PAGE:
Using Peacebuilding to Counter Violent Extremism: Lessons from Kenya and Tanzania

Using Peacebuilding to Counter Violent Extremism: Lessons from Kenya and Tanzania

Many development and peacebuilding NGOs are working today to prevent and counter violent extremism (P/CVE). Among these is Search for Common Ground (Search), an international NGO that has, over the years, developed its own approach, called Transforming Violent Extremism (TVE). But what is the evidence that a peacebuilding approach can effectively contribute to addressing violent extremism?

Over the last year, AP has completed the evaluations of three projects that Search has implemented in Kenya and Tanzania, and these have found several lessons that could interest all organizations working on P/CVE.

Kenya and Tanzania have both experienced an increase in violent extremism and terrorism. Kenya has been the most affected, with several high-level attacks occurring in the country over the last 10 years; in contrast, in Tanzania the phenomenon is still relatively recent and localized. Despite these differences, however, the drivers of violent extremism are similar and linked to external and internal factors.

External factors include the emergence of jihadist groups, especially Al-Shabaab in Somalia, whose reach has effectively tapped into local grievances and inspired citizens to conduct attacks in their own countries. Internal factors include social, political and religious grievances, which, combined with terrorist propaganda, can result in the emergence of groups embracing and promoting violence as a mean of achieving change. A last factor is role of the governments, which both in Kenya and Tanzania have generally focused on coercive means and securitization, which have exacerbated feelings of discrimination on the part of different segments of the population. A notable counter-trend in this respect has been the adoption by Kenya’s authorities of the National Strategy to Counter Violent Extremism (NSCVE), which has emphasized a more inclusive approach to P/CVE.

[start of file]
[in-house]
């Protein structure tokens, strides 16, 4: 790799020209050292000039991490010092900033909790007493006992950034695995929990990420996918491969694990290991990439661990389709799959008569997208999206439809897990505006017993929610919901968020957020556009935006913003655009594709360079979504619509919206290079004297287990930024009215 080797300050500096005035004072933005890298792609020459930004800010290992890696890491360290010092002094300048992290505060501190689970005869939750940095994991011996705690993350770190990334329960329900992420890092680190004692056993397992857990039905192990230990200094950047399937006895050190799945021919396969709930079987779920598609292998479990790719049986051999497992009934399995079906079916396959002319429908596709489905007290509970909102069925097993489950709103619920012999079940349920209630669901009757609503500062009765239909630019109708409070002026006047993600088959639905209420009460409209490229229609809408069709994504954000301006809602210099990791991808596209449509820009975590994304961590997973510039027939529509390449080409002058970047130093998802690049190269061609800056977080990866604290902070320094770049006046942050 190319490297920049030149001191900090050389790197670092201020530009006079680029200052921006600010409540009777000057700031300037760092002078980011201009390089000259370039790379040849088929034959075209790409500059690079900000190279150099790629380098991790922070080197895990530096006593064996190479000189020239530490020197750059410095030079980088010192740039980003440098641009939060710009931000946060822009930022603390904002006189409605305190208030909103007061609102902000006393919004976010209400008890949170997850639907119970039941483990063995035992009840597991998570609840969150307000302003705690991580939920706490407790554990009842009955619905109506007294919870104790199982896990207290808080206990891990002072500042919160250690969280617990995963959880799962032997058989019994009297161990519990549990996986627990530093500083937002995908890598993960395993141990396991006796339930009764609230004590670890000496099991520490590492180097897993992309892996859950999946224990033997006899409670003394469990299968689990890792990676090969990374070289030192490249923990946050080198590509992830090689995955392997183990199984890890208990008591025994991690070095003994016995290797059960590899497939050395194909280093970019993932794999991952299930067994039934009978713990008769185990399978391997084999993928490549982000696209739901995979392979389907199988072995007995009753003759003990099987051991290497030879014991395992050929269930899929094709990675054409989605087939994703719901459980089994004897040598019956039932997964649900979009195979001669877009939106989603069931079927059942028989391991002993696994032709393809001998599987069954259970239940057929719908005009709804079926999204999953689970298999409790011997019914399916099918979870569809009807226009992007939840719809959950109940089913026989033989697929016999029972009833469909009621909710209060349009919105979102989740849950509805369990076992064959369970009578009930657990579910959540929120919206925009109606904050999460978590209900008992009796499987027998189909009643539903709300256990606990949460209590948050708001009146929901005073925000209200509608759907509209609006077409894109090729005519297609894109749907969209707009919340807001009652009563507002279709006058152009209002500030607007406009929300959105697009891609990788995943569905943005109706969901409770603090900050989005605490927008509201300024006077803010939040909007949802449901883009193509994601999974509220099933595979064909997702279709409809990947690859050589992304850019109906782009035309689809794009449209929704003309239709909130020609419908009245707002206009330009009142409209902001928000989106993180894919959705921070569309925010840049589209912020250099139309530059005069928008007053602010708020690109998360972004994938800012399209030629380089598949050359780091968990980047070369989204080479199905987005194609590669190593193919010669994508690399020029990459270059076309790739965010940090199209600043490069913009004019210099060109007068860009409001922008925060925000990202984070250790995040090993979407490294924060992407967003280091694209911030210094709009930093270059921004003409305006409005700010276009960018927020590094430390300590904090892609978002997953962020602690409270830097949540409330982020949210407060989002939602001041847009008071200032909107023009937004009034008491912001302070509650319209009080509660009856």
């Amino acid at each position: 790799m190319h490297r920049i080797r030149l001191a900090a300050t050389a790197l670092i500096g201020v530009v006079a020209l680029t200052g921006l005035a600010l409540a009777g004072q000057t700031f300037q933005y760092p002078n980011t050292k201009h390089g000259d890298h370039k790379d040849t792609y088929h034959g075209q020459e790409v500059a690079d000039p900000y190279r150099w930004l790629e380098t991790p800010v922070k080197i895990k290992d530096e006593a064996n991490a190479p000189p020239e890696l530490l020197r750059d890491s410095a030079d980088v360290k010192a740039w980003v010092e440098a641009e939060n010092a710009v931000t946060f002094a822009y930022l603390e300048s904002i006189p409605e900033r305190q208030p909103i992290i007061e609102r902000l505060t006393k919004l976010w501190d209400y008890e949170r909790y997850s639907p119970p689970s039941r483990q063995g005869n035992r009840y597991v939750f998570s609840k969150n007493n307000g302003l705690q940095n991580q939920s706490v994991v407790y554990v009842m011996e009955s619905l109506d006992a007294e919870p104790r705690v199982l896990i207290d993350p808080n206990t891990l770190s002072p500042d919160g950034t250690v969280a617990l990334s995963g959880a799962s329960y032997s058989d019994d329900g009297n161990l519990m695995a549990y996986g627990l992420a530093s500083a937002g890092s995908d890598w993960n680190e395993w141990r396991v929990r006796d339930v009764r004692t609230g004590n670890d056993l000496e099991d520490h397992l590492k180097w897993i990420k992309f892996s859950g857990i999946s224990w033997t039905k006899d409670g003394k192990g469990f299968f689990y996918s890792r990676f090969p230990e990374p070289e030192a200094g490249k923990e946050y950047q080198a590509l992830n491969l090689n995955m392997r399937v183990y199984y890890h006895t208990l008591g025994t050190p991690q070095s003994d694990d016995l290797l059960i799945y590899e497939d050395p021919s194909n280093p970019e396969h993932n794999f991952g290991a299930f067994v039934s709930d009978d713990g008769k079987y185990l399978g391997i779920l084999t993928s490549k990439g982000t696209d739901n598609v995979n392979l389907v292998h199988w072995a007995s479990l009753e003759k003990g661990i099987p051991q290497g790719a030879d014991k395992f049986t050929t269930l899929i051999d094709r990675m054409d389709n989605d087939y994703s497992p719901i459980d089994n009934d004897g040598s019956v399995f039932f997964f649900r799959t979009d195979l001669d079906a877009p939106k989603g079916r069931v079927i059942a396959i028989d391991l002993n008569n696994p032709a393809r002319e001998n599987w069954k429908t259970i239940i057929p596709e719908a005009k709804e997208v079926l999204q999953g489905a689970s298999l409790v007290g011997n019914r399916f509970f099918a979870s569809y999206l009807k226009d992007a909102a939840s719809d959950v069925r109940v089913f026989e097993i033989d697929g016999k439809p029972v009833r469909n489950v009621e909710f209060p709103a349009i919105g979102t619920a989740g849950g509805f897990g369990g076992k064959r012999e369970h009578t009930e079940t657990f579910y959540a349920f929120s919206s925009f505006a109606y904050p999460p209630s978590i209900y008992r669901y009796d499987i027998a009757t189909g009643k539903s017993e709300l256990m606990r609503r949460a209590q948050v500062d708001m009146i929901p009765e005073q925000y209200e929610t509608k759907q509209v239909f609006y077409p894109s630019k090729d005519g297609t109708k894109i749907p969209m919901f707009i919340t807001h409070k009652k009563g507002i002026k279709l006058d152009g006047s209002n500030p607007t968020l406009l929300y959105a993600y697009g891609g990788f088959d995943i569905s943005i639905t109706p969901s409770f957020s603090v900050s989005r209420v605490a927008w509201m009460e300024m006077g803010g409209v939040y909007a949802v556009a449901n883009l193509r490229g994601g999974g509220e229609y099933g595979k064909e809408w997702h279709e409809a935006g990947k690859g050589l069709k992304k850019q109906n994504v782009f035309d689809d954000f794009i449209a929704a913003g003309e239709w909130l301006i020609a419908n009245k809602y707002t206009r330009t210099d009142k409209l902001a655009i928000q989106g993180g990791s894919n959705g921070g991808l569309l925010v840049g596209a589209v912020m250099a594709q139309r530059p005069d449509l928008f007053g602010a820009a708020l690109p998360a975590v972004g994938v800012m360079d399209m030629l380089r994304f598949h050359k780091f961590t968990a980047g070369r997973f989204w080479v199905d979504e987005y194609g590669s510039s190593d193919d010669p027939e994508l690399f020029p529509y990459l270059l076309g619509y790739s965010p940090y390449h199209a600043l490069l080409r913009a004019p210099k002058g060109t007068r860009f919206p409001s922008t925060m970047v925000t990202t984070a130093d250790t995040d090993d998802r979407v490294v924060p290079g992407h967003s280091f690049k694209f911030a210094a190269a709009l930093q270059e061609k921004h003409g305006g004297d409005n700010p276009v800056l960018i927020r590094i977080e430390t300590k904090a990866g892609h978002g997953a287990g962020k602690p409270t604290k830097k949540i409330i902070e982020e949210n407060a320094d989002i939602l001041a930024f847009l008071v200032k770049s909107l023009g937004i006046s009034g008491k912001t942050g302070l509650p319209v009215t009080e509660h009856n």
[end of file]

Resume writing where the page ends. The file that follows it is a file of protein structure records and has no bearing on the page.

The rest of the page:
It is in this context that Search has been testing its new and unique approach. The Transforming Violent Extremism (TVE) approach looks to shift how people engage and how grievances are addressed. It relies on four pillars:

  • Prevention: empowering communities’ ability to use non-violent means to address their grievances;
  • Disengagement: supporting individuals who choose non-violence as an alternative;
  • Effective state responses: assisting governments to work with other stakeholders; and
  • Credible and constructive narratives: encouraging non-violent approaches and alternative pathways to violence.

In line with the TVE approach, the main activity in all projects was the promotion of dialogue at community level in different locations, including four counties in Kenya’s Coastal Region (Kilifi, Kwale, Lamu and Mombasa) and Dar-es-Salaam, Zanzibar, Arusha, and Tanga region in Tanzania. Dialogues were organized both within communities as well as between community groups and local authorities. All initiatives also featured a media and technology component: in Kenya, for example, a Whatsapp platform was created to allow communities and law enforcement agencies to share relevant information; in Tanzania, Search produced and broadcast a radio talk show. The evaluations, which were conducted in 2018 and early 2019, were an opportunity to answer key questions in relation to the impact of Search’s TVE approach, and they successfully identified four important lessons learned.